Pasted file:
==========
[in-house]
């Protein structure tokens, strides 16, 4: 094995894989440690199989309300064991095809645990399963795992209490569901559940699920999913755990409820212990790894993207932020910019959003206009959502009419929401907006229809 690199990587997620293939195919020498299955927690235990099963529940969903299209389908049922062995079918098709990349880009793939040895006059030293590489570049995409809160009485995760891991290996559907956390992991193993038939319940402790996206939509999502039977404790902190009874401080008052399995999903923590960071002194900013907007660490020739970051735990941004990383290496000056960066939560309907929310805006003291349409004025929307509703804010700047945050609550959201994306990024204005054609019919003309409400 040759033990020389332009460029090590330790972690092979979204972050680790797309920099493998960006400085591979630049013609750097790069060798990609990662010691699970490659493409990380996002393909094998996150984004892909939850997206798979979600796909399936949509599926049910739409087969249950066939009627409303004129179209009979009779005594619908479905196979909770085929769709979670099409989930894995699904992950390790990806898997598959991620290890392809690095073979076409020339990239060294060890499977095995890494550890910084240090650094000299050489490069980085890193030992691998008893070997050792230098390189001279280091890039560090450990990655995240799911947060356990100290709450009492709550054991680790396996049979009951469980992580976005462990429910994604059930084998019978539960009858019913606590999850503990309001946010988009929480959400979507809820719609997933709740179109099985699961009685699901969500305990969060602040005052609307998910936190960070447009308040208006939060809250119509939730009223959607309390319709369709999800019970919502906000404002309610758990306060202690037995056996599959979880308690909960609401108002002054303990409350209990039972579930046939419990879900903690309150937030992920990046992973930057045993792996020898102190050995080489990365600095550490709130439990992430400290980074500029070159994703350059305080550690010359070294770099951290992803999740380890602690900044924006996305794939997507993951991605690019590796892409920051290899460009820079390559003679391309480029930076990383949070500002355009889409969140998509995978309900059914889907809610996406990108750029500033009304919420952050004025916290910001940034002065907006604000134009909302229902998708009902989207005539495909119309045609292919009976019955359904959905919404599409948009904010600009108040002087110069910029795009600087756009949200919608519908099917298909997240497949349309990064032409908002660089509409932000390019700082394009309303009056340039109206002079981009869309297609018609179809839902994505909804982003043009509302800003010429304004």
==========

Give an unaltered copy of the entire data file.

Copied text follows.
[in-house]
């Protein structure tokens, strides 16, 4: 094995894989440690199989309300064991095809645990399963795992209490569901559940699920999913755990409820212990790894993207932020910019959003206009959502009419929401907006229809 690199990587997620293939195919020498299955927690235990099963529940969903299209389908049922062995079918098709990349880009793939040895006059030293590489570049995409809160009485995760891991290996559907956390992991193993038939319940402790996206939509999502039977404790902190009874401080008052399995999903923590960071002194900013907007660490020739970051735990941004990383290496000056960066939560309907929310805006003291349409004025929307509703804010700047945050609550959201994306990024204005054609019919003309409400 040759033990020389332009460029090590330790972690092979979204972050680790797309920099493998960006400085591979630049013609750097790069060798990609990662010691699970490659493409990380996002393909094998996150984004892909939850997206798979979600796909399936949509599926049910739409087969249950066939009627409303004129179209009979009779005594619908479905196979909770085929769709979670099409989930894995699904992950390790990806898997598959991620290890392809690095073979076409020339990239060294060890499977095995890494550890910084240090650094000299050489490069980085890193030992691998008893070997050792230098390189001279280091890039560090450990990655995240799911947060356990100290709450009492709550054991680790396996049979009951469980992580976005462990429910994604059930084998019978539960009858019913606590999850503990309001946010988009929480959400979507809820719609997933709740179109099985699961009685699901969500305990969060602040005052609307998910936190960070447009308040208006939060809250119509939730009223959607309390319709369709999800019970919502906000404002309610758990306060202690037995056996599959979880308690909960609401108002002054303990409350209990039972579930046939419990879900903690309150937030992920990046992973930057045993792996020898102190050995080489990365600095550490709130439990992430400290980074500029070159994703350059305080550690010359070294770099951290992803999740380890602690900044924006996305794939997507993951991605690019590796892409920051290899460009820079390559003679391309480029930076990383949070500002355009889409969140998509995978309900059914889907809610996406990108750029500033009304919420952050004025916290910001940034002065907006604000134009909302229902998708009902989207005539495909119309045609292919009976019955359904959905919404599409948009904010600009108040002087110069910029795009600087756009949200919608519908099917298909997240497949349309990064032409908002660089509409932000390019700082394009309303009056340039109206002079981009869309297609018609179809839902994505909804982003043009509302800003010429304004």